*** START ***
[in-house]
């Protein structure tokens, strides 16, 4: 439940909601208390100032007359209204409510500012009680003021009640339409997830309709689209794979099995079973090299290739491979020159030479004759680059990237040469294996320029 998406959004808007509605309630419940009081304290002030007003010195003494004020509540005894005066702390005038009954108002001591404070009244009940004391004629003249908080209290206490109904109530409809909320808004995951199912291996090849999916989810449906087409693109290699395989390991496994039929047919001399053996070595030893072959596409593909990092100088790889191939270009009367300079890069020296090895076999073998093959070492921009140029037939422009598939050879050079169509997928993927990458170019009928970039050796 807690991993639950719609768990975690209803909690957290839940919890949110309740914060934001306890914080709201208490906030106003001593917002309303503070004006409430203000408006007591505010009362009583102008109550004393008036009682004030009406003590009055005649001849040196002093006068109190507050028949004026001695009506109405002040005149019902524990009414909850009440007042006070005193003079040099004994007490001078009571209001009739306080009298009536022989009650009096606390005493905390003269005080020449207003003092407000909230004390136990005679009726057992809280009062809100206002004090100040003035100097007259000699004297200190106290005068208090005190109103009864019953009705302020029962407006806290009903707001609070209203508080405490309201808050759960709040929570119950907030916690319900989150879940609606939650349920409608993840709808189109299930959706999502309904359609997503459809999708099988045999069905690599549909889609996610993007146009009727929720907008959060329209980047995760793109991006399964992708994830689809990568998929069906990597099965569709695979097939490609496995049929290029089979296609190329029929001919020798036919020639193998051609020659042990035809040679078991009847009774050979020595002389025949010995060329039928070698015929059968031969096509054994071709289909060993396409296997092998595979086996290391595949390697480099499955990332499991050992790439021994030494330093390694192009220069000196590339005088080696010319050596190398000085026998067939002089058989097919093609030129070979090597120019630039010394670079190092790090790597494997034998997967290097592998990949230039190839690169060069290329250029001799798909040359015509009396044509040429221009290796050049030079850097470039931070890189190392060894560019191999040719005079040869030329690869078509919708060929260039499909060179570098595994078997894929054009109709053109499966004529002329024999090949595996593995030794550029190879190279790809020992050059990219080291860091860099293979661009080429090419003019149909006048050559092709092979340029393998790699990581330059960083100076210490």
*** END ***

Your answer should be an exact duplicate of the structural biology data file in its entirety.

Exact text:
[in-house]
């Protein structure tokens, strides 16, 4: 439940909601208390100032007359209204409510500012009680003021009640339409997830309709689209794979099995079973090299290739491979020159030479004759680059990237040469294996320029 998406959004808007509605309630419940009081304290002030007003010195003494004020509540005894005066702390005038009954108002001591404070009244009940004391004629003249908080209290206490109904109530409809909320808004995951199912291996090849999916989810449906087409693109290699395989390991496994039929047919001399053996070595030893072959596409593909990092100088790889191939270009009367300079890069020296090895076999073998093959070492921009140029037939422009598939050879050079169509997928993927990458170019009928970039050796 807690991993639950719609768990975690209803909690957290839940919890949110309740914060934001306890914080709201208490906030106003001593917002309303503070004006409430203000408006007591505010009362009583102008109550004393008036009682004030009406003590009055005649001849040196002093006068109190507050028949004026001695009506109405002040005149019902524990009414909850009440007042006070005193003079040099004994007490001078009571209001009739306080009298009536022989009650009096606390005493905390003269005080020449207003003092407000909230004390136990005679009726057992809280009062809100206002004090100040003035100097007259000699004297200190106290005068208090005190109103009864019953009705302020029962407006806290009903707001609070209203508080405490309201808050759960709040929570119950907030916690319900989150879940609606939650349920409608993840709808189109299930959706999502309904359609997503459809999708099988045999069905690599549909889609996610993007146009009727929720907008959060329209980047995760793109991006399964992708994830689809990568998929069906990597099965569709695979097939490609496995049929290029089979296609190329029929001919020798036919020639193998051609020659042990035809040679078991009847009774050979020595002389025949010995060329039928070698015929059968031969096509054994071709289909060993396409296997092998595979086996290391595949390697480099499955990332499991050992790439021994030494330093390694192009220069000196590339005088080696010319050596190398000085026998067939002089058989097919093609030129070979090597120019630039010394670079190092790090790597494997034998997967290097592998990949230039190839690169060069290329250029001799798909040359015509009396044509040429221009290796050049030079850097470039931070890189190392060894560019191999040719005079040869030329690869078509919708060929260039499909060179570098595994078997894929054009109709053109499966004529002329024999090949595996593995030794550029190879190279790809020992050059990219080291860091860099293979661009080429090419003019149909006048050559092709092979340029393998790699990581330059960083100076210490």